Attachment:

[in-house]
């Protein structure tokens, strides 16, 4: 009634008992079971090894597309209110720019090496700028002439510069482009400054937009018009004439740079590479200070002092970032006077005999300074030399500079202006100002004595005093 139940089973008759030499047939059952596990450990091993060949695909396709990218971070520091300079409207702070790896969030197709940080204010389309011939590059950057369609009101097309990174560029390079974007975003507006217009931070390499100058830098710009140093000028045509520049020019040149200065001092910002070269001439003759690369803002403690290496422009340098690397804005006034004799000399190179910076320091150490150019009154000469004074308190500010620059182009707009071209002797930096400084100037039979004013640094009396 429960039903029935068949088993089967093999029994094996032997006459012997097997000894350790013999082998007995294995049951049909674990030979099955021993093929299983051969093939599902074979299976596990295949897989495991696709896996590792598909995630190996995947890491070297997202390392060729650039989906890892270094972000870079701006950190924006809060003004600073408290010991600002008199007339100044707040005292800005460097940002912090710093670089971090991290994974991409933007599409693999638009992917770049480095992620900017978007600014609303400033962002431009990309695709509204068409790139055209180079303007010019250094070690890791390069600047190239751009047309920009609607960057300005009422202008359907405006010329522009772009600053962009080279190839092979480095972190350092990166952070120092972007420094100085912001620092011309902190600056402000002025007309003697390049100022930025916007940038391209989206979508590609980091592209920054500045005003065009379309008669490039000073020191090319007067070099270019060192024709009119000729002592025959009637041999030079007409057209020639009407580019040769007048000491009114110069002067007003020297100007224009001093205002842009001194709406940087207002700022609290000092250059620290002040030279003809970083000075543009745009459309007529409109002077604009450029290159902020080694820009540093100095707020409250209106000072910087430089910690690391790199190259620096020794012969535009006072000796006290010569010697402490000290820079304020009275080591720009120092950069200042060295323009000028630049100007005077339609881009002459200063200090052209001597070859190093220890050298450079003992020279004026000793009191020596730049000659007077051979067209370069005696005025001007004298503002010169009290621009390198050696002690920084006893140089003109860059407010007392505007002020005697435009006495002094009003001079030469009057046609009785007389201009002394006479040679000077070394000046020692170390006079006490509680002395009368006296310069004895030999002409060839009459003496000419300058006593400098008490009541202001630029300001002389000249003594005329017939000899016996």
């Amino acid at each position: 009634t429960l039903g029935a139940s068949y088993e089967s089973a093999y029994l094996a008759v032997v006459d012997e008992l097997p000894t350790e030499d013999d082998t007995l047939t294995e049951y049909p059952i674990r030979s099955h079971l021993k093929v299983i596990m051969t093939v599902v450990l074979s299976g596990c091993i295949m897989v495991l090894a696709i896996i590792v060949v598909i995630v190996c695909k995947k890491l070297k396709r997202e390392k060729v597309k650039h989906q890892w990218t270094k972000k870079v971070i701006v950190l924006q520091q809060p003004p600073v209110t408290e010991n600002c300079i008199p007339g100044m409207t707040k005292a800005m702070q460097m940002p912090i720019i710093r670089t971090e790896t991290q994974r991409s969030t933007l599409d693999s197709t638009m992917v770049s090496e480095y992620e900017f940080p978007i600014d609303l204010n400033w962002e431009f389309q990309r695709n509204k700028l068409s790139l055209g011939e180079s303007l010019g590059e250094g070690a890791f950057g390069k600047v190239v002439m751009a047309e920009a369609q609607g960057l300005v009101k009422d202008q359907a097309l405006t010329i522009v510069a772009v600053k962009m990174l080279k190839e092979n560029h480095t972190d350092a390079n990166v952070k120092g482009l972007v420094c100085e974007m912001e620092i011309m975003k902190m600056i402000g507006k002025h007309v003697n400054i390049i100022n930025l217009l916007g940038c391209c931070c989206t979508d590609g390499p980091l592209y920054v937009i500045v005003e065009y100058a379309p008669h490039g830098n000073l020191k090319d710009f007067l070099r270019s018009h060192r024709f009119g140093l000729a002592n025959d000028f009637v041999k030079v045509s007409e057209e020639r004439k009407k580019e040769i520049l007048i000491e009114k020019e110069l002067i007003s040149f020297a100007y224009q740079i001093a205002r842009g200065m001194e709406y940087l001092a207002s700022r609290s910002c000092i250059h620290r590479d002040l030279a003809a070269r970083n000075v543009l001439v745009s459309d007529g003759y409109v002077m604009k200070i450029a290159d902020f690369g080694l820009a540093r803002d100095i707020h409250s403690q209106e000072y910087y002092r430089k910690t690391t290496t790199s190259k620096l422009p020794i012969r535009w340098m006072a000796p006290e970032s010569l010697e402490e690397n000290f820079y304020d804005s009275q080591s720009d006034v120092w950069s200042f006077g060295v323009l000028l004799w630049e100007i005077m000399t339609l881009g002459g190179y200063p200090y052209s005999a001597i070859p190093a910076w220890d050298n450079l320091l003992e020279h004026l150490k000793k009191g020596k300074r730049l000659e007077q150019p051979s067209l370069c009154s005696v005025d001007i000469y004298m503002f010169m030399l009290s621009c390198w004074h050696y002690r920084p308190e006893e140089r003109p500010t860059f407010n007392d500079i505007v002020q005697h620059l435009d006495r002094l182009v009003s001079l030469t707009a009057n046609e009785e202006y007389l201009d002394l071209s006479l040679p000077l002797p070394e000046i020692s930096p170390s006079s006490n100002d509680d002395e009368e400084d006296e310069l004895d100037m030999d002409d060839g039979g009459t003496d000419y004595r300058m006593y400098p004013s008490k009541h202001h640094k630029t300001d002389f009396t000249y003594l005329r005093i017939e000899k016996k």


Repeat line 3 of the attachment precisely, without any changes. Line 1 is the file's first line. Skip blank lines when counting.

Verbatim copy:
């Amino acid at each position: 009634t429960l039903g029935a139940s068949y088993e089967s089973a093999y029994l094996a008759v032997v006459d012997e008992l097997p000894t350790e030499d013999d082998t007995l047939t294995e049951y049909p059952i674990r030979s099955h079971l021993k093929v299983i596990m051969t093939v599902v450990l074979s299976g596990c091993i295949m897989v495991l090894a696709i896996i590792v060949v598909i995630v190996c695909k995947k890491l070297k396709r997202e390392k060729v597309k650039h989906q890892w990218t270094k972000k870079v971070i701006v950190l924006q520091q809060p003004p600073v209110t408290e010991n600002c300079i008199p007339g100044m409207t707040k005292a800005m702070q460097m940002p912090i720019i710093r670089t971090e790896t991290q994974r991409s969030t933007l599409d693999s197709t638009m992917v770049s090496e480095y992620e900017f940080p978007i600014d609303l204010n400033w962002e431009f389309q990309r695709n509204k700028l068409s790139l055209g011939e180079s303007l010019g590059e250094g070690a890791f950057g390069k600047v190239v002439m751009a047309e920009a369609q609607g960057l300005v009101k009422d202008q359907a097309l405006t010329i522009v510069a772009v600053k962009m990174l080279k190839e092979n560029h480095t972190d350092a390079n990166v952070k120092g482009l972007v420094c100085e974007m912001e620092i011309m975003k902190m600056i402000g507006k002025h007309v003697n400054i390049i100022n930025l217009l916007g940038c391209c931070c989206t979508d590609g390499p980091l592209y920054v937009i500045v005003e065009y100058a379309p008669h490039g830098n000073l020191k090319d710009f007067l070099r270019s018009h060192r024709f009119g140093l000729a002592n025959d000028f009637v041999k030079v045509s007409e057209e020639r004439k009407k580019e040769i520049l007048i000491e009114k020019e110069l002067i007003s040149f020297a100007y224009q740079i001093a205002r842009g200065m001194e709406y940087l001092a207002s700022r609290s910002c000092i250059h620290r590479d002040l030279a003809a070269r970083n000075v543009l001439v745009s459309d007529g003759y409109v002077m604009k200070i450029a290159d902020f690369g080694l820009a540093r803002d100095i707020h409250s403690q209106e000072y910087y002092r430089k910690t690391t290496t790199s190259k620096l422009p020794i012969r535009w340098m006072a000796p006290e970032s010569l010697e402490e690397n000290f820079y304020d804005s009275q080591s720009d006034v120092w950069s200042f006077g060295v323009l000028l004799w630049e100007i005077m000399t339609l881009g002459g190179y200063p200090y052209s005999a001597i070859p190093a910076w220890d050298n450079l320091l003992e020279h004026l150490k000793k009191g020596k300074r730049l000659e007077q150019p051979s067209l370069c009154s005696v005025d001007i000469y004298m503002f010169m030399l009290s621009c390198w004074h050696y002690r920084p308190e006893e140089r003109p500010t860059f407010n007392d500079i505007v002020q005697h620059l435009d006495r002094l182009v009003s001079l030469t707009a009057n046609e009785e202006y007389l201009d002394l071209s006479l040679p000077l002797p070394e000046i020692s930096p170390s006079s006490n100002d509680d002395e009368e400084d006296e310069l004895d100037m030999d002409d060839g039979g009459t003496d000419y004595r300058m006593y400098p004013s008490k009541h202001h640094k630029t300001d002389f009396t000249y003594l005329r005093i017939e000899k016996k």